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      • Griffin, James. Value Judgment. Oxford: Clarendon, 1998.

        DOI: 10.1093/0198752318.001.0001Save Citation »Export Citation »E-mail Citation »

        This is a further development of Griffin’s account of prudential matters, including his nuanced variant of informed desire theory, and his articulate mistrust of such “dubious dualisms” as that between subjective or “good-because-desired” accounts and objective or “desired-because-good” accounts.

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        • Hooker, Brad. Ideal Code, Real World: A Rule Consequentialist Theory of Morality. Oxford: Clarendon, 2000.

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          This book presents a brief and incisive overview of accounts of well-being in its chapter 2.3, while the rest of the book places well-being centrally within Hooker’s influential rule consequentialist moral theory.

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          • Kupperman, Joel. Six Myths about the Good Life: Thinking about What Has Value. Indianapolis, IN: Hackett, 2006

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            Kupperman here presents a brief, accessible, broad-visioned examination of “myths” about the good life, engaging with Confucius and Buddha alongside Plato and Aristotle. The book is informed too by contemporary empirical studies of happiness.

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            • Nussbaum, Martha, and Amartya Sen. The Quality of Life. Oxford: Clarendon, 1993.

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              This edited volume collects leading work by philosophers, economists, and social scientists on quality of life. It includes a paper by Sen that sets out the core content and merits of his influential “capabilities-and-functionings” conception of well-being.

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              • Parfit, Derek. Reasons and Persons. Oxford: Clarendon, 1984.

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                Appendix I is an influential critical overview of hedonist, desire-fulfillment, and objective list theories of what makes life go best. Parfit’s tripartite carve-up of the terrain remains the default map of theories of well-being, though “desire theory” is often replaced by the broader category “subjectivism,” and “perfectionism” is widely added.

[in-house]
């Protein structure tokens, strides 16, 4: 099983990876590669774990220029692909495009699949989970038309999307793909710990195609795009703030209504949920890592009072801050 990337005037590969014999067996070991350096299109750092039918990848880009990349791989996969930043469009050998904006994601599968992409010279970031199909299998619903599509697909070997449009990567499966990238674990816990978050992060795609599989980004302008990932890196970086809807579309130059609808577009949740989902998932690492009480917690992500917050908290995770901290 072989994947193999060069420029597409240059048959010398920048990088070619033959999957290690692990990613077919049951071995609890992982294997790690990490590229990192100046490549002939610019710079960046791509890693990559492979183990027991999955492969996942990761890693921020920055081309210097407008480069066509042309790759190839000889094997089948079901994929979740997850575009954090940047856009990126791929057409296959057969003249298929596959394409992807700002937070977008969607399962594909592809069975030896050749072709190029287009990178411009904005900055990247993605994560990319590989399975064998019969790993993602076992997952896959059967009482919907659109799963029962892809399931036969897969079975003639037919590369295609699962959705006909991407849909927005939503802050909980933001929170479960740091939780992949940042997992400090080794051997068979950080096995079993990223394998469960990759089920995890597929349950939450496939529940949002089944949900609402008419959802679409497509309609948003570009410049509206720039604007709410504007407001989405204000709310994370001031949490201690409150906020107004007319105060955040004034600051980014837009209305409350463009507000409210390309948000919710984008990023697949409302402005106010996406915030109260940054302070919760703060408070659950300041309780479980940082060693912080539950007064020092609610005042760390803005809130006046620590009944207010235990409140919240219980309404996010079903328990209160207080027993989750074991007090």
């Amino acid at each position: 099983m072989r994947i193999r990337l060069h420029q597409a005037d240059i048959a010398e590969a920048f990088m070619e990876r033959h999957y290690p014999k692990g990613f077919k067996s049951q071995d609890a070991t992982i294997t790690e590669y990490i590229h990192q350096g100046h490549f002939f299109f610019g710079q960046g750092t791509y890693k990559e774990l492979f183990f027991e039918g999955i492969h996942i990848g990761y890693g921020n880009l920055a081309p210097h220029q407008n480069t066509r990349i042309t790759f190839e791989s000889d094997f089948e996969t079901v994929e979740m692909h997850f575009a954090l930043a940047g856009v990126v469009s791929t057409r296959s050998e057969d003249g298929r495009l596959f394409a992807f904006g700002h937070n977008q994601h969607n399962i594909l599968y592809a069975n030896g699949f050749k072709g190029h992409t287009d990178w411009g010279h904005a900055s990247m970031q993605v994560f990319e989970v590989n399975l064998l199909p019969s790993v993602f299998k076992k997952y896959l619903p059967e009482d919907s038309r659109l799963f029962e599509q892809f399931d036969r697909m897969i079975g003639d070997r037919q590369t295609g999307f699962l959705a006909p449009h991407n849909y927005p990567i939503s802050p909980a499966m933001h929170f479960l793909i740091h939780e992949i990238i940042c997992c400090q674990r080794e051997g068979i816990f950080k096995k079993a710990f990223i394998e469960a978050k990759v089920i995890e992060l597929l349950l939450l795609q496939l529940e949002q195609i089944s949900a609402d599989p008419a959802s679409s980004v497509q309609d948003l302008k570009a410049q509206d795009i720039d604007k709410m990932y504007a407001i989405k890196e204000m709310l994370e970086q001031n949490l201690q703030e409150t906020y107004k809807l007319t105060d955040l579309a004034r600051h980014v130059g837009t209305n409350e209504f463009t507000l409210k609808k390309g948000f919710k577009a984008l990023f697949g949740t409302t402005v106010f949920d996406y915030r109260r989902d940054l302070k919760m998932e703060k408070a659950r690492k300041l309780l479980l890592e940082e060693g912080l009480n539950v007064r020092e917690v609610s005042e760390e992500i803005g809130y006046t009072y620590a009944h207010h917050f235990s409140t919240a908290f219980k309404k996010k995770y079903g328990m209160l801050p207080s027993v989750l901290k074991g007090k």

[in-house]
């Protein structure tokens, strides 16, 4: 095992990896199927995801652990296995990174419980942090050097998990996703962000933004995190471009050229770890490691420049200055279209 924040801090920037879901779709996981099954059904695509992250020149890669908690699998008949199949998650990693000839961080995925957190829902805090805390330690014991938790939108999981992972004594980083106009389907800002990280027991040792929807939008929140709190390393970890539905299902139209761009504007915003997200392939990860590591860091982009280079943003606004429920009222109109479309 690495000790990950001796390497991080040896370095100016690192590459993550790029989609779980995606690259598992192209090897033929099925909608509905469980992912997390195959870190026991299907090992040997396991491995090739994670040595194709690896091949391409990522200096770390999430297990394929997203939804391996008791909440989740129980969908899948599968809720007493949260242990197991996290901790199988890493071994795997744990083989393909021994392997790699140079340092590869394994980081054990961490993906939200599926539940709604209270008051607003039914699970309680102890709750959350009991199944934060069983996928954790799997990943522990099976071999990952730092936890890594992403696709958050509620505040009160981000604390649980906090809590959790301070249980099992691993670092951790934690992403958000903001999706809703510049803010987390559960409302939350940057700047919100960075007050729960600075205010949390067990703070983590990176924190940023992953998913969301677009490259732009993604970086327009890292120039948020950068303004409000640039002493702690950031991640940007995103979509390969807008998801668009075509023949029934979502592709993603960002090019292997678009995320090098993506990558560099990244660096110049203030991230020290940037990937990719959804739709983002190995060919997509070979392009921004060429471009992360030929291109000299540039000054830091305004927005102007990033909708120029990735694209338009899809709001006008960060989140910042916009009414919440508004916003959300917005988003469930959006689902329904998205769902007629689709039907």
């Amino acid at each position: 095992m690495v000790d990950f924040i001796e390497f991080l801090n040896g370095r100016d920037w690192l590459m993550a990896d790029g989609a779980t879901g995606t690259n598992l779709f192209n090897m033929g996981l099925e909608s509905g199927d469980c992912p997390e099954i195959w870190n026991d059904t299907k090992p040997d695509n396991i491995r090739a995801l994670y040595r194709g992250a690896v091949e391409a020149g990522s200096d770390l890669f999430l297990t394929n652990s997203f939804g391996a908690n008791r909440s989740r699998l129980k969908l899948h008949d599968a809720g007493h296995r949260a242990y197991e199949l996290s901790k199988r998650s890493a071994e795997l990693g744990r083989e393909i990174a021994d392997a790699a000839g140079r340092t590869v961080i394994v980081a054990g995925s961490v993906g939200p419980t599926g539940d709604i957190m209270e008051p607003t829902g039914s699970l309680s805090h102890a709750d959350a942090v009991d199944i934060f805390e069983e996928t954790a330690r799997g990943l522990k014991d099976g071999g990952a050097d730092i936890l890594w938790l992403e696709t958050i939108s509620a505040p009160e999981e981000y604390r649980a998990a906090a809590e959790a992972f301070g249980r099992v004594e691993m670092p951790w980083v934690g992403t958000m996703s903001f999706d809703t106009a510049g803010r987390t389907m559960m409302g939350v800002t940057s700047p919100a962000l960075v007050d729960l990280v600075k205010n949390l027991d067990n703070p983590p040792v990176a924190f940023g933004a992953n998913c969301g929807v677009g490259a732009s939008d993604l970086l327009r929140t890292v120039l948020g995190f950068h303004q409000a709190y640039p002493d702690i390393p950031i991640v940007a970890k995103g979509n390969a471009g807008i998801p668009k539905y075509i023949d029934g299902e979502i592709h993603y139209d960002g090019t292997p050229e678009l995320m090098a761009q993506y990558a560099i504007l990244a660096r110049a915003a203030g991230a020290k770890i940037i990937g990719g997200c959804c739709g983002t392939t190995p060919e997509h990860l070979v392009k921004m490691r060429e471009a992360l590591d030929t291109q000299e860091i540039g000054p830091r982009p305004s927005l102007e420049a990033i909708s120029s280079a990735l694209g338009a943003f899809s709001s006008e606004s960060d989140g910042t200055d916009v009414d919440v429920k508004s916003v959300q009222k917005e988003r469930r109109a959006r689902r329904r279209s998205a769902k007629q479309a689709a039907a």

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                • Scanlon, Thomas. What We Owe to Each Other. Cambridge, MA: Harvard University Press, 1999

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                  Scanlon presents an overview and critical assessment of well-being’s role in practical deliberation, action, and morality. He argues that the idea of well-being lacks unification of the sort that theory requires, and that appeal to well-being is typically not needed in deliberation about one’s own life or in moral understanding.

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                  History

                  The question of what it is for one’s life to go well or ill for oneself tends to generate human interest and thought across a wide breadth of experience, culture, and history. The present entry focuses primarily though not exclusively on the tradition of Western philosophy, and within it the main historical sources of thought about well-being are the eudaemonist, natural law, egoist, utilitarian, and intrinsic value traditions. White 2006 is both wide-ranging and widely accessible in its examination of understandings of well-being, welfare, happiness, utility, eudaimonia, self-interest, quality of life, fulfillment, and flourishing in the Western tradition from Solon (c. 594 BCE) to the early 21st century. Annas 1993 is a more detailed and more narrowly focused examination of happiness and of its moral role, in the tradition of Western thought from Aristotle to Cicero. In a splendid three-volume history of Western moral philosophy, Irwin 2011 examines thought about the human good as one of its recurring themes. A distinction between desire theory or subjectivism and objective list theory or objectivism plays a leading role in contemporary discussion, and so does a distinction between monist and pluralist accounts. By contrast, discussion of the history of philosophical thought about well-being tends not to give much descriptive or analytical role to either distinction; and to date nor has the history of either distinction itself been a notable object of study.

                  • Annas, Julia. The Morality of Happiness. New York: Oxford University Press, 1993

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                    This is a detailed examination, in leading thinkers from Aristotle to Cicero, of happiness and its place in morality. Main themes include the centrality of happiness in ancient accounts of morality, and of virtue in ancient accounts of happiness.

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                    • Irwin, Terence. The Development of Ethics. 3 vols. Oxford and New York: Oxford University Press, 2011.